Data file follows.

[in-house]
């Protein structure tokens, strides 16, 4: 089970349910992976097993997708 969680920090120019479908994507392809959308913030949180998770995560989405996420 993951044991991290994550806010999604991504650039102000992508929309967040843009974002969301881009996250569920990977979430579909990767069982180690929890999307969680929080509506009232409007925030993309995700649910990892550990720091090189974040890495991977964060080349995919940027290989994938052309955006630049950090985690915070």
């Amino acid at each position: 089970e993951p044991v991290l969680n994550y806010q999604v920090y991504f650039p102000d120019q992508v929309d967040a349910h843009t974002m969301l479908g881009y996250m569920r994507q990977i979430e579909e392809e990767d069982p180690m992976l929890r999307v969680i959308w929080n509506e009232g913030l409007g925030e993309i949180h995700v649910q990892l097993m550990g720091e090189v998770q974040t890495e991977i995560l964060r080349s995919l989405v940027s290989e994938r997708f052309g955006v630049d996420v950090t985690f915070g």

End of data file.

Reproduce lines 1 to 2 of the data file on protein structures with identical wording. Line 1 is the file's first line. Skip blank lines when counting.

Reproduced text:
[in-house]
């Protein structure tokens, strides 16, 4: 089970349910992976097993997708 969680920090120019479908994507392809959308913030949180998770995560989405996420 993951044991991290994550806010999604991504650039102000992508929309967040843009974002969301881009996250569920990977979430579909990767069982180690929890999307969680929080509506009232409007925030993309995700649910990892550990720091090189974040890495991977964060080349995919940027290989994938052309955006630049950090985690915070």